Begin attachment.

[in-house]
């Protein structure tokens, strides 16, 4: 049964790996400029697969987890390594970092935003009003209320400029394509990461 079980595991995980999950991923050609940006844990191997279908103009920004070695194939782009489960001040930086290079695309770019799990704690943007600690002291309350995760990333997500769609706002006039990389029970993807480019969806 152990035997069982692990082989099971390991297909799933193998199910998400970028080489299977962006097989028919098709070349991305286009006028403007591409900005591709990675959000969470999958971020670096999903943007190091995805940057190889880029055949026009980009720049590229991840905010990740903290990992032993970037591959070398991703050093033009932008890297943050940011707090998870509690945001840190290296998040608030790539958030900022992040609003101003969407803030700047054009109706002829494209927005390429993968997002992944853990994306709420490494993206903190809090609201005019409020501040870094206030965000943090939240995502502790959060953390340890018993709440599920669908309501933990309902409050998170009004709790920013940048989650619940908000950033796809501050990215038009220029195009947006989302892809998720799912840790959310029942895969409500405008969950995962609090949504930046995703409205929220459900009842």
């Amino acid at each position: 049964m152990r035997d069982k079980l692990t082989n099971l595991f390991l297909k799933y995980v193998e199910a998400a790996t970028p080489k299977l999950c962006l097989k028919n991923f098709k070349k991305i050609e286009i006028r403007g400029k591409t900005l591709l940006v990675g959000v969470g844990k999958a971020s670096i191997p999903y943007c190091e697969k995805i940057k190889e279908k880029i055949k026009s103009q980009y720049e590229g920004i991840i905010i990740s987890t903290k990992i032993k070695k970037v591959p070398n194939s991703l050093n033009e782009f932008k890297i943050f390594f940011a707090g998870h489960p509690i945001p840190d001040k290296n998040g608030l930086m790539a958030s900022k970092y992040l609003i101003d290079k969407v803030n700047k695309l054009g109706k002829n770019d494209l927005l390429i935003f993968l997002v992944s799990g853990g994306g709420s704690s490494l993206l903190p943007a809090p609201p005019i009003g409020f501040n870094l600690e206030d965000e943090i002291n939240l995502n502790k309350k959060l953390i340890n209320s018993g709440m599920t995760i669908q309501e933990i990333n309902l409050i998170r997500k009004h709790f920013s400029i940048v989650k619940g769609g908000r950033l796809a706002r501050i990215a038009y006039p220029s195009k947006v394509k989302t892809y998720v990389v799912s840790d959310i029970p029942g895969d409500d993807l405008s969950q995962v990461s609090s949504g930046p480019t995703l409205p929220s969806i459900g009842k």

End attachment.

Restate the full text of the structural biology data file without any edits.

[in-house]
């Protein structure tokens, strides 16, 4: 049964790996400029697969987890390594970092935003009003209320400029394509990461 079980595991995980999950991923050609940006844990191997279908103009920004070695194939782009489960001040930086290079695309770019799990704690943007600690002291309350995760990333997500769609706002006039990389029970993807480019969806 152990035997069982692990082989099971390991297909799933193998199910998400970028080489299977962006097989028919098709070349991305286009006028403007591409900005591709990675959000969470999958971020670096999903943007190091995805940057190889880029055949026009980009720049590229991840905010990740903290990992032993970037591959070398991703050093033009932008890297943050940011707090998870509690945001840190290296998040608030790539958030900022992040609003101003969407803030700047054009109706002829494209927005390429993968997002992944853990994306709420490494993206903190809090609201005019409020501040870094206030965000943090939240995502502790959060953390340890018993709440599920669908309501933990309902409050998170009004709790920013940048989650619940908000950033796809501050990215038009220029195009947006989302892809998720799912840790959310029942895969409500405008969950995962609090949504930046995703409205929220459900009842």
């Amino acid at each position: 049964m152990r035997d069982k079980l692990t082989n099971l595991f390991l297909k799933y995980v193998e199910a998400a790996t970028p080489k299977l999950c962006l097989k028919n991923f098709k070349k991305i050609e286009i006028r403007g400029k591409t900005l591709l940006v990675g959000v969470g844990k999958a971020s670096i191997p999903y943007c190091e697969k995805i940057k190889e279908k880029i055949k026009s103009q980009y720049e590229g920004i991840i905010i990740s987890t903290k990992i032993k070695k970037v591959p070398n194939s991703l050093n033009e782009f932008k890297i943050f390594f940011a707090g998870h489960p509690i945001p840190d001040k290296n998040g608030l930086m790539a958030s900022k970092y992040l609003i101003d290079k969407v803030n700047k695309l054009g109706k002829n770019d494209l927005l390429i935003f993968l997002v992944s799990g853990g994306g709420s704690s490494l993206l903190p943007a809090p609201p005019i009003g409020f501040n870094l600690e206030d965000e943090i002291n939240l995502n502790k309350k959060l953390i340890n209320s018993g709440m599920t995760i669908q309501e933990i990333n309902l409050i998170r997500k009004h709790f920013s400029i940048v989650k619940g769609g908000r950033l796809a706002r501050i990215a038009y006039p220029s195009k947006v394509k989302t892809y998720v990389v799912s840790d959310i029970p029942g895969d409500d993807l405008s969950q995962v990461s609090s949504g930046p480019t995703l409205p929220s969806i459900g009842k």